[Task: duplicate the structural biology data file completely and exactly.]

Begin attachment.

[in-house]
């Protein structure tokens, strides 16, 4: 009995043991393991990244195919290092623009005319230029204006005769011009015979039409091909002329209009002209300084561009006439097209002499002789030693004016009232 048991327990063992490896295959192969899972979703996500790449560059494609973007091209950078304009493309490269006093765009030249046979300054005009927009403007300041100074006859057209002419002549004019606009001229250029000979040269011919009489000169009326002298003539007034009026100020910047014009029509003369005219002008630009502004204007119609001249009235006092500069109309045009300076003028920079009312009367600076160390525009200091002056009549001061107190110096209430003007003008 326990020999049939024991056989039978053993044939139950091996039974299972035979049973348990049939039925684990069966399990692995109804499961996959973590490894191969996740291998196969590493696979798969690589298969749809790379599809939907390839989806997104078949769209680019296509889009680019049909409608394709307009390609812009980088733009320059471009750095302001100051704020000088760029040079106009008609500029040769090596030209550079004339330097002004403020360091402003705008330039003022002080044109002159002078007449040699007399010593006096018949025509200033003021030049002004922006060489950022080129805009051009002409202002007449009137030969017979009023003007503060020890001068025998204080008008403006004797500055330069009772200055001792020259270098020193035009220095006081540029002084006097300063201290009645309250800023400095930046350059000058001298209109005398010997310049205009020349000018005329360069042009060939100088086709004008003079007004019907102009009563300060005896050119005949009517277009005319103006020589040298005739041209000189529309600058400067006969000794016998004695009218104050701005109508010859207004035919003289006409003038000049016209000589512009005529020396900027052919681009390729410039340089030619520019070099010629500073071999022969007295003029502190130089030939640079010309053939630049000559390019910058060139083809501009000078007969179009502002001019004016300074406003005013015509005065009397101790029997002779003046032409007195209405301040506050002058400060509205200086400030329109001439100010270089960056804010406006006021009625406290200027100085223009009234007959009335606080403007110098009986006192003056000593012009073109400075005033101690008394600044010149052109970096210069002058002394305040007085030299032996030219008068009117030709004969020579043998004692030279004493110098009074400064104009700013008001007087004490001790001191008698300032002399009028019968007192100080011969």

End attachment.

[in-house]
């Protein structure tokens, strides 16, 4: 009995043991393991990244195919290092623009005319230029204006005769011009015979039409091909002329209009002209300084561009006439097209002499002789030693004016009232 048991327990063992490896295959192969899972979703996500790449560059494609973007091209950078304009493309490269006093765009030249046979300054005009927009403007300041100074006859057209002419002549004019606009001229250029000979040269011919009489000169009326002298003539007034009026100020910047014009029509003369005219002008630009502004204007119609001249009235006092500069109309045009300076003028920079009312009367600076160390525009200091002056009549001061107190110096209430003007003008 326990020999049939024991056989039978053993044939139950091996039974299972035979049973348990049939039925684990069966399990692995109804499961996959973590490894191969996740291998196969590493696979798969690589298969749809790379599809939907390839989806997104078949769209680019296509889009680019049909409608394709307009390609812009980088733009320059471009750095302001100051704020000088760029040079106009008609500029040769090596030209550079004339330097002004403020360091402003705008330039003022002080044109002159002078007449040699007399010593006096018949025509200033003021030049002004922006060489950022080129805009051009002409202002007449009137030969017979009023003007503060020890001068025998204080008008403006004797500055330069009772200055001792020259270098020193035009220095006081540029002084006097300063201290009645309250800023400095930046350059000058001298209109005398010997310049205009020349000018005329360069042009060939100088086709004008003079007004019907102009009563300060005896050119005949009517277009005319103006020589040298005739041209000189529309600058400067006969000794016998004695009218104050701005109508010859207004035919003289006409003038000049016209000589512009005529020396900027052919681009390729410039340089030619520019070099010629500073071999022969007295003029502190130089030939640079010309053939630049000559390019910058060139083809501009000078007969179009502002001019004016300074406003005013015509005065009397101790029997002779003046032409007195209405301040506050002058400060509205200086400030329109001439100010270089960056804010406006006021009625406290200027100085223009009234007959009335606080403007110098009986006192003056000593012009073109400075005033101690008394600044010149052109970096210069002058002394305040007085030299032996030219008068009117030709004969020579043998004692030279004493110098009074400064104009700013008001007087004490001790001191008698300032002399009028019968007192100080011969």